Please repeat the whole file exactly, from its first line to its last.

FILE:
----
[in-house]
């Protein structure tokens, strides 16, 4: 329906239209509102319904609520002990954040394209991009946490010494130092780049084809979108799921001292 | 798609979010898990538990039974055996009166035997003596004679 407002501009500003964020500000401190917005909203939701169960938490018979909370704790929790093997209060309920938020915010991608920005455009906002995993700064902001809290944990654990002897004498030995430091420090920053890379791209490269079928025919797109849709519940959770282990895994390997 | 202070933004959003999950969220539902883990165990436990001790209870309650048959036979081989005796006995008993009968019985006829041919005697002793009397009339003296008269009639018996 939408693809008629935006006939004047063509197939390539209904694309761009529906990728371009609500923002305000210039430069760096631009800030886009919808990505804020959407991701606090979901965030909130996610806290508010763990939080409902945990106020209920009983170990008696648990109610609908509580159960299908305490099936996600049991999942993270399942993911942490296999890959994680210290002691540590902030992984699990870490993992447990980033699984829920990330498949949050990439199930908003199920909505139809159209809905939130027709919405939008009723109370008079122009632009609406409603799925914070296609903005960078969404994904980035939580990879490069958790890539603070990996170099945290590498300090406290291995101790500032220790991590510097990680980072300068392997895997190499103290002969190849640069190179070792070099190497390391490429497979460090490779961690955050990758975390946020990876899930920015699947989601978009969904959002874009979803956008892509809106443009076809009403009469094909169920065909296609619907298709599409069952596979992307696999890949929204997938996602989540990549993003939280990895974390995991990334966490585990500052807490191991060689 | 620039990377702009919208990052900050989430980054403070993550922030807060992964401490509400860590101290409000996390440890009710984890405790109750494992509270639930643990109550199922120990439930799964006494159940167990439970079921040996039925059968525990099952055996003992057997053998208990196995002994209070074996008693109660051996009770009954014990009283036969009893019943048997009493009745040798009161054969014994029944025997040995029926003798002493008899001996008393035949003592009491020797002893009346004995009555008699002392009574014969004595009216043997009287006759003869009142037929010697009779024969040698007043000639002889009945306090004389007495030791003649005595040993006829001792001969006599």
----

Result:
[in-house]
């Protein structure tokens, strides 16, 4: 329906239209509102319904609520002990954040394209991009946490010494130092780049084809979108799921001292 | 798609979010898990538990039974055996009166035997003596004679 407002501009500003964020500000401190917005909203939701169960938490018979909370704790929790093997209060309920938020915010991608920005455009906002995993700064902001809290944990654990002897004498030995430091420090920053890379791209490269079928025919797109849709519940959770282990895994390997 | 202070933004959003999950969220539902883990165990436990001790209870309650048959036979081989005796006995008993009968019985006829041919005697002793009397009339003296008269009639018996 939408693809008629935006006939004047063509197939390539209904694309761009529906990728371009609500923002305000210039430069760096631009800030886009919808990505804020959407991701606090979901965030909130996610806290508010763990939080409902945990106020209920009983170990008696648990109610609908509580159960299908305490099936996600049991999942993270399942993911942490296999890959994680210290002691540590902030992984699990870490993992447990980033699984829920990330498949949050990439199930908003199920909505139809159209809905939130027709919405939008009723109370008079122009632009609406409603799925914070296609903005960078969404994904980035939580990879490069958790890539603070990996170099945290590498300090406290291995101790500032220790991590510097990680980072300068392997895997190499103290002969190849640069190179070792070099190497390391490429497979460090490779961690955050990758975390946020990876899930920015699947989601978009969904959002874009979803956008892509809106443009076809009403009469094909169920065909296609619907298709599409069952596979992307696999890949929204997938996602989540990549993003939280990895974390995991990334966490585990500052807490191991060689 | 620039990377702009919208990052900050989430980054403070993550922030807060992964401490509400860590101290409000996390440890009710984890405790109750494992509270639930643990109550199922120990439930799964006494159940167990439970079921040996039925059968525990099952055996003992057997053998208990196995002994209070074996008693109660051996009770009954014990009283036969009893019943048997009493009745040798009161054969014994029944025997040995029926003798002493008899001996008393035949003592009491020797002893009346004995009555008699002392009574014969004595009216043997009287006759003869009142037929010697009779024969040698007043000639002889009945306090004389007495030791003649005595040993006829001792001969006599």